Driving financial inclusion


…how SmartPhone, Smart Business is leading the way for women-led micro enterprises

There is a growing body of empirical literature that continues to confirm economically empowering women is the singlemost important driver of wider national and regional development. This has not always been the case.

The uneven distribution of resources globally, coupled with similarly unequal power dynamics, has ensured and perpetuated economic inequality across different demographics. This is most evident with women, especially those from low- and middle-income countries (LMICs). In some of these regions, inequality born from cultural perceptions has been canonised in domestic laws which restrict women’s economic rights.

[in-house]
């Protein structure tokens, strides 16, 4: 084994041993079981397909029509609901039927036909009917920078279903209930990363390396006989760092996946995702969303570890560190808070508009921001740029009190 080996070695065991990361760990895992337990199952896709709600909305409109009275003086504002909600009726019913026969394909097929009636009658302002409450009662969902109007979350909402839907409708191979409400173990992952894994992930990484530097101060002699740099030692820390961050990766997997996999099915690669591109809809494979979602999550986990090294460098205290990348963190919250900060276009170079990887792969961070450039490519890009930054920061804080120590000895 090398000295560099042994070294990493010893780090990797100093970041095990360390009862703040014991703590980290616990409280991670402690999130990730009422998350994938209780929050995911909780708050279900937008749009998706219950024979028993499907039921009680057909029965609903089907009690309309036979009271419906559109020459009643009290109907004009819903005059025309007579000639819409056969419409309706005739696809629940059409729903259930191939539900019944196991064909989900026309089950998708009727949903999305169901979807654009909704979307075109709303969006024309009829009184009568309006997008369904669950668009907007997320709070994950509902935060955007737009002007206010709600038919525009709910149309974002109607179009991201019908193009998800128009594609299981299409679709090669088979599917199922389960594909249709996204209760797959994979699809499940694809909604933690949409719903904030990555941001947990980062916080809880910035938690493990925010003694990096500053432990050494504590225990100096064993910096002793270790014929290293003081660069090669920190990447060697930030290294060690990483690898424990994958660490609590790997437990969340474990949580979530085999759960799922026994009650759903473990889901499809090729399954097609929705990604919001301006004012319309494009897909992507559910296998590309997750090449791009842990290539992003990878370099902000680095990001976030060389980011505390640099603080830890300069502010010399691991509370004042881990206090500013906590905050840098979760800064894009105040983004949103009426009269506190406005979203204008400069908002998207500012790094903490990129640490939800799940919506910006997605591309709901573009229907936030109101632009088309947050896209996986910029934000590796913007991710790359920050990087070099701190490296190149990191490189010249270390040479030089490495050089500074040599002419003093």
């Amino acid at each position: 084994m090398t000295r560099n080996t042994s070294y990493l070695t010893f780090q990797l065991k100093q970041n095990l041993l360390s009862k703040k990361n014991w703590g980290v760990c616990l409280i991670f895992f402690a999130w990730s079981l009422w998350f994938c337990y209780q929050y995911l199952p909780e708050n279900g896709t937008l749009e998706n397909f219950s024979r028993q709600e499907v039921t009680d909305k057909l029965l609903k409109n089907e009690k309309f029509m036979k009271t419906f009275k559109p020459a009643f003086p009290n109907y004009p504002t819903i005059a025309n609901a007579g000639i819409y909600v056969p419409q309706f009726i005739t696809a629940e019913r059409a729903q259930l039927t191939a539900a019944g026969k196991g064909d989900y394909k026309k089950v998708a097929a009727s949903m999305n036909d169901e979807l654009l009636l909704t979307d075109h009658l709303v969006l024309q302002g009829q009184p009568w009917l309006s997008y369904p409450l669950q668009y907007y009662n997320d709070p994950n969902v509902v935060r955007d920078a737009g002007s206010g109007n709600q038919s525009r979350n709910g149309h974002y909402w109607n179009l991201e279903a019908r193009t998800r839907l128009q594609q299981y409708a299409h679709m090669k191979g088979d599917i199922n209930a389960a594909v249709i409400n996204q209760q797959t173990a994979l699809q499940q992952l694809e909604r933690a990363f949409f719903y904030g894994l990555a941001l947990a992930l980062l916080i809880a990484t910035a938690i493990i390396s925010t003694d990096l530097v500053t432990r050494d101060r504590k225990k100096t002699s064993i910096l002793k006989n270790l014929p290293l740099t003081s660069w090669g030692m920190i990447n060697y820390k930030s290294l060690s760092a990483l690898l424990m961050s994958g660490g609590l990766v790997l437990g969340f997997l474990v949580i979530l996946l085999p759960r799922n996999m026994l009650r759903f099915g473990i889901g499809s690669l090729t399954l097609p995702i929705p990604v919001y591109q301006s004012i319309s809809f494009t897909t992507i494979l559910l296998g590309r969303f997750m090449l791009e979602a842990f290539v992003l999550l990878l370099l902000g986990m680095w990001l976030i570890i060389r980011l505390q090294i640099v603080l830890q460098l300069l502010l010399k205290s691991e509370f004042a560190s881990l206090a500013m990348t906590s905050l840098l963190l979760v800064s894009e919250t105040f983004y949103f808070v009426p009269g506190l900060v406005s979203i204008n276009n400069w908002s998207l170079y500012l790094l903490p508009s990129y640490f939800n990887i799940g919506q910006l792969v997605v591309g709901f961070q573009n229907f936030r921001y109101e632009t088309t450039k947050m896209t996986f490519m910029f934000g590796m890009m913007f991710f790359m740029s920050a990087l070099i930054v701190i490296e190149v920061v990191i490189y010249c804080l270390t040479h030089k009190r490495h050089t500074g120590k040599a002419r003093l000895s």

It must be admitted that progress has been made, in no small part due to the Sustainable Development Goal Five (SDG 5) – Achieve gender equality and empower all women and girls.

We see it as more girls enrolling and going to school, fewer girls being forced into early marriage, more women in corporate and political leadership positions, improved access to healthcare for women, and laws being reformed to advance gender equality among other developments.

While there is a danger of ascribing too much to the recent pandemic, there is no denying that it has changed the world as we know it; and in some instances, for the worse. For example, the World Economic Forum estimates that as a result of the pandemic, full gender parity will not be realised for at least another 136 years – up from 99 years pre-pandemic.